In this work, we show that the fractal analysis is not able to improve lithofacies classification from well-logs data using the Self-Organizing Map neural Network. We analyze several petrophysical properties recorded in two boreholes, Well01and Well02 located in Berkine basin in the northeast of the Saharan platform (Algeria). This basin is considered as a vast Palaeozoic depression in which the crystalline basement is covered by an important sedimentary series. Lithologically, the explored geological unit at the drill site consists of four main facies units:clay, sandstone and alternations of clayey sandstone and Sandy Clay (Well Evaluation Conference., 2007).

A fractal model is assumed for the logs and they are analyzed by the Continuous Wavelet Transform (CWT) which maps the measured logs to profiles of Hölder exponents. We use the estimated wavelet Hölder exponents rather than the raw data measurements to check theclassification process initiated by a self organizing map of Kohonen procedure.

In this chapter we first present a short mathematical description to show that the CWT is the suitable tool used to analyze concept of a self affine process. Second, we describe the neural network method, particularly, the Kohonen’s Self Organizing Map (SOM) and its derived processing algorithm. Finally, we show the fractal analysis effect on the Self-Organizing Map neural networkfor lithofacies classification.


2. Wavelet analysis of scaling processes

Here we review some of the important properties of wavelets, without any attempt at being complete. What makes this transform special is that the set of basis functions, known as wavelets, are chosen to be well-localized (have compact support) both in space and frequency (Arneodo et al., 1988; Arneodo et al., 1995; Ouadfeul and Aliouane, 2010). Thus, one has some kind of “dual-localization” of the wavelets. This contrasts the situation met for the Fourier Transform where one only has “mono-localization”, meaning that localization in both position and frequency simultaneously is not possible.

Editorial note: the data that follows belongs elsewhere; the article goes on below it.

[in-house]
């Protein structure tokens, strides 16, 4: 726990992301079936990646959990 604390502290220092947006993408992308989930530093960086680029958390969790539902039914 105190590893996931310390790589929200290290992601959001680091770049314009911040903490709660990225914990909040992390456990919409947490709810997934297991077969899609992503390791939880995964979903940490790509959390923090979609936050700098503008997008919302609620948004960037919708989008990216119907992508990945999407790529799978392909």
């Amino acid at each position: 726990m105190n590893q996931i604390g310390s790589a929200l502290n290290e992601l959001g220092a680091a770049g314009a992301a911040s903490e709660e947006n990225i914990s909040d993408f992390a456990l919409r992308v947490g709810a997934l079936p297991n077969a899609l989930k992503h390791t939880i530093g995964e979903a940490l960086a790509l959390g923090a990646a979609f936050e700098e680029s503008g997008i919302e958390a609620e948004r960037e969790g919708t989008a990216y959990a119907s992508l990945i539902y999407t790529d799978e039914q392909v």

The CWT of a function s(z) is given by Grossmann and Morlet, (1985) as:


Each family test function is derived from a single function ψ(z)defined to as the analyzing wavelet according to (Torresiani, 1995):


Where a R+is a scale parameter, b R is the translation and * is the complex conjugate of . The analyzing function ψ(z) is generally chosen to be well localized in space (or time) and wavenumber. Usually, ψ(z) is only required to be of zero mean, but for the particular purpose of multiscale analysis ψ(z) is also required to beorthogonal to some low order polynomials, up to the degree n−1, i.e., to have n vanishing moments :


According to equation (3), p order moment of the wavelet coefficients at scale a reproduce the scaling properties of the processes. Thus, while filtering out the trends, the wavelet transform reveals the local characteristics of a signal, and more precisely its singularities.

It can be shown that the wavelet transform can reveal the local characteristics of s at a point z0. More precisely, we have the following power-law relation (Hermann, 1997; Audit et al., 2002):

|Cs(a,z0)|ah(zo), whea0+E4

where h is the Hölder exponent (or singularity strength). The Hölder exponent can be understood as a global indicator of the local differentiability of a function s.